I still find it very difficult with my work. I used to be more a “Rohald Dahl” kind of a writer – I wrote several drafts, deleted them and started from scratch several times, until I got up with something that I liked. This is still true – not everything I write gets published – but I now consider the publishing as part of the writing process, which is ought to improve. I believe that having the publish button as the ultimate goal influences how I write in a positive way, from the very first draft. I have to be understood from the few people who might end up reading up to this point (THANK YOU!!). I still have a lot to learn about writing, and it’s good to know that someone is following your growth. And I suggest you do the same.


“It is investors, however, not founders, who are best positioned to seek outsized rewards by taking on outsized risks – investors have the protection of a portfolio that spreads the risk. [Graham ] understands that investors like YC will naturally have a greater appetite for risk than individual founders, and he has tried to come up with a way to close the gap by encouraging founders to serially start lots of startups. A succession of startups would spread risk across many bets. The problem with this argument, however, is that startup founders cannot start all that many.

No statistical table exists showing that rewards for startup founders are neatly, predictably matched to risk. Founders who have chosen an idea that is highly risky, in the hopes of reaching the commensurate rewards, are arguably guided more by emotion than anything else. This does not make it the wrong decision for the founders. But they should keep in mind that Graham, the investor, has a bigger appetite for risk than Graham, the startup founder.” p.160

It is fascinating to feel how investors’ greater appetite for risk is not a sightless quest for bigger rewards, rather an accurate strategy to cap the downsides. This is not something that could be easily done as founders start from scratch – they need that taste of madness and emotional investment to make the leap. Results, although, are not guaranteed. As Seneca advised in his lasting moral letters, “the wise man regards the reason for all his actions, but not the results. The beginning is in our own power; fortune decides the issue, but I do not allow her to pass sentence upon myself.” For, if you care about your own happiness more than anything else, being wise is what you are ought to do.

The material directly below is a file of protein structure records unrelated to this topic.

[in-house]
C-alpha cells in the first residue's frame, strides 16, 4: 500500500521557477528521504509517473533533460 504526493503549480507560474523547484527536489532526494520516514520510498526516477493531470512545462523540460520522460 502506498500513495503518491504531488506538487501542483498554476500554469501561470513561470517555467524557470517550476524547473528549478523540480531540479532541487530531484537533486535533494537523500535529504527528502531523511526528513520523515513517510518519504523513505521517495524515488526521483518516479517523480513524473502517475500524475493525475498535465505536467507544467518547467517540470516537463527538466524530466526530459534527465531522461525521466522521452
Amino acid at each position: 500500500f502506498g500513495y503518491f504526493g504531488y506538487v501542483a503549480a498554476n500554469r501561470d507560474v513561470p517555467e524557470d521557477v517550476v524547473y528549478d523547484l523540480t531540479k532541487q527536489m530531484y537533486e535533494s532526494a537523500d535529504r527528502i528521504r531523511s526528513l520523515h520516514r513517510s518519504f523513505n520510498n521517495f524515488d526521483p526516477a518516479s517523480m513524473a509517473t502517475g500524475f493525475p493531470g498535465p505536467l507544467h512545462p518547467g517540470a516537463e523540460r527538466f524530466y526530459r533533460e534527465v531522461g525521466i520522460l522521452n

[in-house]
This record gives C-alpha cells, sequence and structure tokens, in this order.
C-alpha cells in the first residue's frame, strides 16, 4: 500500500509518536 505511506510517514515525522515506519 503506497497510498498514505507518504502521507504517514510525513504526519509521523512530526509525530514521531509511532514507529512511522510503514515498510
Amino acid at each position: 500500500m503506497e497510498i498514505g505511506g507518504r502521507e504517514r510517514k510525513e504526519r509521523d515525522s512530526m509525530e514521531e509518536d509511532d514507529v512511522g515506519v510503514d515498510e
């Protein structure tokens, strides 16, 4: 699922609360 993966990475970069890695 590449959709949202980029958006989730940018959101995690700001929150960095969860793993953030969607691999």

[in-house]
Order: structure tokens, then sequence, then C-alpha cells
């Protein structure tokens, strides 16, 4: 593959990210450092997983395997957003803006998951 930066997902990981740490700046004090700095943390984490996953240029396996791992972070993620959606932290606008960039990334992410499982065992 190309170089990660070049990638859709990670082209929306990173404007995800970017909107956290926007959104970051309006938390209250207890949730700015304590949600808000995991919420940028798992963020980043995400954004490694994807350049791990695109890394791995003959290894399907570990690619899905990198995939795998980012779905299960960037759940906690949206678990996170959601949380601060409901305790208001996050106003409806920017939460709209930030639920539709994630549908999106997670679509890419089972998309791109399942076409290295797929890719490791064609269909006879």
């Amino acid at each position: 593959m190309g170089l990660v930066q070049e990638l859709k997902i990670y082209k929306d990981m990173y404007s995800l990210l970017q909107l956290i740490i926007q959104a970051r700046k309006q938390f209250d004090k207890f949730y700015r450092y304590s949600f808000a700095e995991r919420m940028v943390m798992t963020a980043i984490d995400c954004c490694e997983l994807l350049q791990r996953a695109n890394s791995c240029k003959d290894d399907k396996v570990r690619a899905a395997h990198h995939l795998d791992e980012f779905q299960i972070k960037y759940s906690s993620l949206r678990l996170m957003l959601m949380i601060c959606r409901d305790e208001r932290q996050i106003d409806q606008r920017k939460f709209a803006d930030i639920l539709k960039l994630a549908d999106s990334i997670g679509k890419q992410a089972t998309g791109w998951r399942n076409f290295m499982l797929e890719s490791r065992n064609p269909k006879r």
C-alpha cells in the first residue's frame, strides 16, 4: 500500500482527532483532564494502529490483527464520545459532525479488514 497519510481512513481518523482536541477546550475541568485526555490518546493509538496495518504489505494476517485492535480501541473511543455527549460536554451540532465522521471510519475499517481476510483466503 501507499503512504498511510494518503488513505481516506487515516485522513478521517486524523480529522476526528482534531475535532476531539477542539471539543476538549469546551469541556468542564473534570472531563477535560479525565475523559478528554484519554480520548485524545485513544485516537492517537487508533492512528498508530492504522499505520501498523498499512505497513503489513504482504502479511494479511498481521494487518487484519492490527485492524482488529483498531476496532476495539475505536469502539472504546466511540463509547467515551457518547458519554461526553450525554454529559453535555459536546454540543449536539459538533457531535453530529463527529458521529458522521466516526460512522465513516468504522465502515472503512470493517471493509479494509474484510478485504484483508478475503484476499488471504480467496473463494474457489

“VCs ask you for estimates of how well you’re going to do, but I don’t believe them. They want to see how you think. If you keep a plausible-sounding story about how you can get to your billion dollars a year, five years from now, that’s very exciting to a VC.” Paul Graham, p.176

Put yourself into VC’s shoes, part one.

This is the thing: when VCs decide they don’t like you, it’s based on gut feel.” Paul Graham, p.178

I was glad to know that VCs are nothing but ordinary men, who may commit some fallacies and sometimes prefer to base their decisions on gut and eventually miss some good investment along the way. And as a startupper, a VC’s behaviour does’t tell very much about your idea either: gut feel is all about them, and as some clever guy pointed at rejection as a mere mathematical game, you might as easily find someone who has a different gut about your project.

Here is a less poetic way to describe it:

“The reason we got onto this subject is because you were asking what your valuation would be, and it’s going to come down to their personal reactions to you. Which aren’t going to be impossible to predict. Be fatalistic.  Since it’s due to this unpredictable thing, it’s going to vary a lot between VCs. Realise that some VCs you’re going to talk to are going to like you and some VCs aren’t, and whatever reasons they give you are going to be bullshit.” Paul Graham, p.182